North American Grey Owl
Great Grey Owl

Research at the Ontario Veterinary College (OVC) is expanding baseline medical knowledge of iconic birds of prey found in North America’s boreal forests and arctic regions.

Earlier this year, a team of OVC researchers teamed up with the Owl Foundation rehabilitation centre in Vineland, Ont., to study the eyes of great grey owls as well as snowy owls. The group included Profs. Chantale Pinard, Stephanie Nykamp and Hugues Beaufrère, and intern Sarah Wills.

The researchers examined the eyes of 23 captive great grey owls and 19 snowy owls. Each bird was given a non-invasive ophthalmologic examination that included reflexes, slit lamp biomicroscopy, tear production, intraocular pressure, corneal measurements and ultrasound assessment.

The study is the first to document ocular findings in great grey owls. The group’s initial findings are reported in a research poster that won the best poster at the European College of Veterinary Ophthalmologists Congress held May 15 to 18 in London.

“This was a tremendous opportunity, and the people at the Owl Foundation were very accommodating and great to work with,” said Pinard, a board-certified veterinary ophthalmologist in the University of Guelph’s Department of Clinical Studies. “It was extremely interesting for me because we were dealing with an iconic avian species with very large interesting eyes, and generating new findings that have never been reported in the literature.”

Great greys are the largest owl in North America; however, their large head, long tail and fluffy feathers mask a body that is lighter than most other large owls. They are found in forested habitats from Alaska to parts of the Lower 48 states, Ontario and Quebec.

Each year, many great grey owls are brought to wildlife rescue and rehabilitation centres where they are treated for a variety of health issues, including eye-related problems. Because their eyes are so large – taking up most of the space in their skulls – they are highly susceptible to trauma and manifesting symptoms of systemic infectious diseases.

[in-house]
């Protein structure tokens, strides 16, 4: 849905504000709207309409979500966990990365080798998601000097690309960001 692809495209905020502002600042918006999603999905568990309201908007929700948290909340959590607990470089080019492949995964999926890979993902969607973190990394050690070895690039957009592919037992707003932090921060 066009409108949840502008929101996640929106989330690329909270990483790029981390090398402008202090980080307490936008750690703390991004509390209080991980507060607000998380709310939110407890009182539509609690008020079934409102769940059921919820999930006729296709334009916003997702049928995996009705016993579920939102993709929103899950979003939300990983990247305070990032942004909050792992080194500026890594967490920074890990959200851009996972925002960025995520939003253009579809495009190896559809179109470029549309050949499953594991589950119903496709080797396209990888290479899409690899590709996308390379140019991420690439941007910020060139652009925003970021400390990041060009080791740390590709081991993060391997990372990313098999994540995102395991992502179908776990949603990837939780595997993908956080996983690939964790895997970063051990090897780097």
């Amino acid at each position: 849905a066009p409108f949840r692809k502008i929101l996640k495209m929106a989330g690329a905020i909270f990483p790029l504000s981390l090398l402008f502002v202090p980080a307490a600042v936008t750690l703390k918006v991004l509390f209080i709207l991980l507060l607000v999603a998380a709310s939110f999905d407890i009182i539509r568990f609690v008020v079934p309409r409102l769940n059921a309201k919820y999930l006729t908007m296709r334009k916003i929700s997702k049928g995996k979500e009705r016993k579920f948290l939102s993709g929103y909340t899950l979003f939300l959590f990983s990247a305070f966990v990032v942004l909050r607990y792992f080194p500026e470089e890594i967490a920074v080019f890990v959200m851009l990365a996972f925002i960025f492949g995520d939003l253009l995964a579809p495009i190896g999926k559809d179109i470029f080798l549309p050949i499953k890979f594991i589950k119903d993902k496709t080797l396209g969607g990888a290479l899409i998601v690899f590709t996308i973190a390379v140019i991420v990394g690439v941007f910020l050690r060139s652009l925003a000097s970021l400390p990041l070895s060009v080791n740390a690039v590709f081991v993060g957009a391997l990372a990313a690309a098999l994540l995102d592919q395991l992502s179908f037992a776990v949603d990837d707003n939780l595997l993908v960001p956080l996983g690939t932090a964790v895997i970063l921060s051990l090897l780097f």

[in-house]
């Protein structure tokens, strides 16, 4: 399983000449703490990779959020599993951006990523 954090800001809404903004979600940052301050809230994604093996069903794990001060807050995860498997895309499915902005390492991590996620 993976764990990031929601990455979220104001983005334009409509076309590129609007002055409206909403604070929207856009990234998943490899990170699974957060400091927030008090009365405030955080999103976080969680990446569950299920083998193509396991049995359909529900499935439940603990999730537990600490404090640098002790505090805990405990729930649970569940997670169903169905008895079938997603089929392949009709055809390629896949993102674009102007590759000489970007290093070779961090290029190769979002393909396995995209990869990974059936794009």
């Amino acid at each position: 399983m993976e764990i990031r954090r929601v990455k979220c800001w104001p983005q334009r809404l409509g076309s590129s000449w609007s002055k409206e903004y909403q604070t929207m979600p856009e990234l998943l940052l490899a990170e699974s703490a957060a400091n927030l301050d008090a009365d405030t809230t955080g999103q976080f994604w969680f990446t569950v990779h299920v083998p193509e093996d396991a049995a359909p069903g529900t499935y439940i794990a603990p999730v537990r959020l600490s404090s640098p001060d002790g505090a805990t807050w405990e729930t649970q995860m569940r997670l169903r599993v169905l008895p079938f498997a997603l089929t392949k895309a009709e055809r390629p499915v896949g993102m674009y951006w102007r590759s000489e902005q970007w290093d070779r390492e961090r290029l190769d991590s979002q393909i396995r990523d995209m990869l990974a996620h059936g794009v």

The study, which was expanded into an intern research project for Wills, was initiated by Beaufrère, chief of the OVC Health Sciences Centre Avian and Exotic Medicine Service, through his interest in birds of prey and contacts with the Owl Foundation. He says the findings are important because northern owls are not well studied compared to the more widespread temperate-zone species such as screech owls and barn owls.

“The goal of the study was to collect baseline data of what is normal in these owls,” he said. “Establishing reference values for ocular findings will help wildlife and zoo veterinarians interpret test results and diagnose and treat eye diseases and trauma in the birds that they see.”

A snowy owl gets an eye examination. Photo Courtesy Ontario Veterinary College
A snowy owl gets an eye examination. Photo Courtesy Ontario Veterinary College

Beaufrère also aims to answer the “what is normal?” question with respect to owls’ blood chemistry. In collaboration with Melanie Ammersbach, a PhD candidate in the Department of Pathobiology, Beaufrère recently completed the largest study to date of normal hematologic parameters in birds of prey. The research team analyzed the biochemical components of blood samples taken from 276 owls – from 13 species, including five types of boreal owls – in Canada and France. Results of the study, sponsored by Abaxis Canada, will be published soon in the journal Veterinary Clinical Pathology.

“Quite a lot is known about other birds of prey such as falcons and eagles, but owls have a completely different lifestyle and some unique physiological features,” said Beaufrère.

“In many areas across their range, owls are under pressure and face health challenges, including injuries related to human activities, hunger and competition for space, predation, parasites and infectious diseases such as West Nile virus. By establishing baseline parameters for healthy owls, we can help zoological institutions and organizations like the Owl Foundation with their breeding, rehabilitation and reintroduction programs that are essential to the long-term survival of these magnificent birds.”